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Introvert Or Extrovert?

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Introvert Or Extrovert?

I have to admit, Iím pretty darn bubbly. If you meet me in person, youíre likely to think Iím a people person who loves being around loads of my peeps. And on one level, thatís true. But Iím discovering something very interesting on my†book tour for†Whatís Up Down There? Questions Youíd Only Ask Your Gynecologist If She Was Your Best Friend. Although Monistat is footing the bill (bless you Monistat!), I intentionally chose to stay with friends along the way because I DO love people. And I figured my friends would be a grounding force for me as I navigate a process that makes me very spinny.

The down side of this brilliant plan is that I am never alone. When I wake up in the morning, my darling friends are officiously brewing me tea. When I arrive home at 11pm after a college talk, my friends want to talk until 2am because Iíve been so busy getting ready for this book tour that Iíve been a sucky friend –and they miss me. And I miss them. So weíre like kids at a slumber party — without the Mommy forcing us to shut out the lights and go to bed. Even my normally solitary hikes have been with friends, rather than solo.

All day, Iím surrounded by people. Iím interviewed by journalists. Iím doing speaking engagements in front of crowds of people. Iím signing book after book after book. Iím on busy trains, in long lines at airports, and sitting in big restaurants where my knees are bumping up against the people next to me. Everywhere I go, I am in the company of others.

Am I Really An Introvert?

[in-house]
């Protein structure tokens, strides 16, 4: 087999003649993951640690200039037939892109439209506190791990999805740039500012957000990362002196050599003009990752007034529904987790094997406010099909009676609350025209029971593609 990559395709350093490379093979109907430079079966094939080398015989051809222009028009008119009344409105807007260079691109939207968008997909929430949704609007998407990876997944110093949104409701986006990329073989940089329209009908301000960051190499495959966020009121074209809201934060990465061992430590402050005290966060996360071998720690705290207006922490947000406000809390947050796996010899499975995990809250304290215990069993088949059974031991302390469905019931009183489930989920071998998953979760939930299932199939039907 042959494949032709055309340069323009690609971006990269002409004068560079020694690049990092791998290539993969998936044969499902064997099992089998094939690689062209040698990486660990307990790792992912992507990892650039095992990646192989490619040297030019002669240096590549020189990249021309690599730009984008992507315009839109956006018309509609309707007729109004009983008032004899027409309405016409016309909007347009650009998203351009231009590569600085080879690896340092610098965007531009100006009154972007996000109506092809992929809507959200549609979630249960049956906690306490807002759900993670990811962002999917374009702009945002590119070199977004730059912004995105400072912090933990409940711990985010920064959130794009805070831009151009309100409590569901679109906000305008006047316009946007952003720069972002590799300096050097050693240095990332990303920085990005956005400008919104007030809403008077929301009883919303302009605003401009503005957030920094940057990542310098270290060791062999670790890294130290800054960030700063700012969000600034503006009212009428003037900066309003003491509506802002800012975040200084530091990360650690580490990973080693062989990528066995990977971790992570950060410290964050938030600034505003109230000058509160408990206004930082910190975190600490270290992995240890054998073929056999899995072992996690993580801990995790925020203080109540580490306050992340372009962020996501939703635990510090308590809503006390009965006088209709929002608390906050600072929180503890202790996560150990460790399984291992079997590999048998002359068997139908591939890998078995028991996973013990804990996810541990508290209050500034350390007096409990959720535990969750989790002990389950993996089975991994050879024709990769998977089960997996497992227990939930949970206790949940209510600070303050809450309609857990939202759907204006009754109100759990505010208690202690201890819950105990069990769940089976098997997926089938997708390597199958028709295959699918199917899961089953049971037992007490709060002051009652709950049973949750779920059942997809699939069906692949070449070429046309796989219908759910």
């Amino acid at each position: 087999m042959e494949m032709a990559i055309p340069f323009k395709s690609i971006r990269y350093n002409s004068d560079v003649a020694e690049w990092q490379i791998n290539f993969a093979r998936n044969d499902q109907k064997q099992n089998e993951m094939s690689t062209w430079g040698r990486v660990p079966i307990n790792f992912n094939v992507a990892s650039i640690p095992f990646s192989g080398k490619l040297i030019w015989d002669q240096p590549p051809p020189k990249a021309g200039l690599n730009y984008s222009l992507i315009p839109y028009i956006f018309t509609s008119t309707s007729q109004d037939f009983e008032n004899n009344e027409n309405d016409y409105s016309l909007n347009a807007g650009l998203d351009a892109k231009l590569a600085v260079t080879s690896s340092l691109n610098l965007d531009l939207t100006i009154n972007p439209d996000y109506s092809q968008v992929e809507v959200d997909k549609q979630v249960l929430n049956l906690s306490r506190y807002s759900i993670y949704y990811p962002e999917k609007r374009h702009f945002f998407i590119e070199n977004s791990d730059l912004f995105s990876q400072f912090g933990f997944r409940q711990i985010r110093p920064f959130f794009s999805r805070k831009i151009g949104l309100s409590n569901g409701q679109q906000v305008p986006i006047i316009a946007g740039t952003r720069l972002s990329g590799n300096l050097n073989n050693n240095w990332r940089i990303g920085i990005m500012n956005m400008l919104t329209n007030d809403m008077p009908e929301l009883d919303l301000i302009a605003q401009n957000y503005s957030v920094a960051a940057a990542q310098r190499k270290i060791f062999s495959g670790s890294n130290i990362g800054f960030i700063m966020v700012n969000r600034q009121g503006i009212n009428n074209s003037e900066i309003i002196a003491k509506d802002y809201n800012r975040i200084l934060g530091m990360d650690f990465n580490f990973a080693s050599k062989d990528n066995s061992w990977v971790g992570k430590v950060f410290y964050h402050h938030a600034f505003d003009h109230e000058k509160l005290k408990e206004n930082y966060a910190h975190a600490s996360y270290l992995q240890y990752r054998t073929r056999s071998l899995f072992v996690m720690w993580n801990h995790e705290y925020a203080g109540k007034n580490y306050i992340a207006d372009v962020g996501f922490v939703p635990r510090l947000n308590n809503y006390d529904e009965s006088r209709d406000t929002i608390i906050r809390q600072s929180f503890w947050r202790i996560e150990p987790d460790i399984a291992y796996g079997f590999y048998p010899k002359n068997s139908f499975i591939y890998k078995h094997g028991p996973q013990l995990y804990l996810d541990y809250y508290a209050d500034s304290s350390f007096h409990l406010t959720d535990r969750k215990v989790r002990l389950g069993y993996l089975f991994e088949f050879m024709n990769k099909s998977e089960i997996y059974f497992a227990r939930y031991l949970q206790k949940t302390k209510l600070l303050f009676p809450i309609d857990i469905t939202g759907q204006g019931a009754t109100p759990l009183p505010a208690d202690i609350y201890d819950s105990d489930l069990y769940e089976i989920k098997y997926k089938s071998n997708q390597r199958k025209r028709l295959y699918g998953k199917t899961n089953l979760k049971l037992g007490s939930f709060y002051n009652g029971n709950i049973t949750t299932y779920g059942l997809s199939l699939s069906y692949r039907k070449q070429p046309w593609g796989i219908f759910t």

All this company, while wonderful, is getting to me a bit. Now keep in mind that I live in a really small town, where there are only maybe 100 houses in my neighborhood. I share my home with deer and coyote and raccoons and wild turkeys and maybe the occasional bobcat or mountain lion. I realize I left the big city for a reason.

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Lissa Rankin

Lissa Rankin, MD is a mind-body medicine physician, founder of the†Whole Health Medicine Institute training program for physicians and other health care providers, and the New York Times bestselling author of†Mind Over Medicine: Scientific Proof That You Can Heal Yourself.† She is on a grassroots mission to heal health care, while empowering you to heal yourself.† Lissa blogs at†LissaRankin.com and also created two online communities -†HealHealthCareNow.com and†OwningPink.com. She is also the author of two other books, a professional artist, an amateur ski bum, and an avid hiker. Lissa lives in the San Francisco Bay area with her husband and daughter.

33 comments

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5:47AM PST on Dec 11, 2012

I definitely recharge in silence and solitude . Can't seem to get enough of it.

5:54PM PDT on Nov 2, 2010

According to the Myers-Briggs personality test, I score as slightly extroverted (there is no category for ambivert)...also intuitive, feeling, and perceiving. When I am with people like me I am extroverted...but with STJs (or anyone with 2 of those traits) I am extremely introverted--they completely drain me...if I hang around long enough to give them a chance.

10:55AM PDT on Oct 31, 2010

Thanks for posting. As a previous poster mentioned, I feel that introversion/extroversion is a scale, not an "either/or". For me, the only people I really enjoy being around are those who are most closest to me. I find anyone else, even casual friends and most of my family, to be as exhausting as they are enjoyable to spend time with. This has nothing to do with them -- it's that being sociable takes effort for me, and makes me feel like I'm not really being myself. But when I need to, I can suck it up and be outgoing and personable. So I think introverts often have to learn to be more outgoing in order to fit in, which can make it hard to see how introverted a person really is and to really get to know that person as they really are. Which may be how they want it.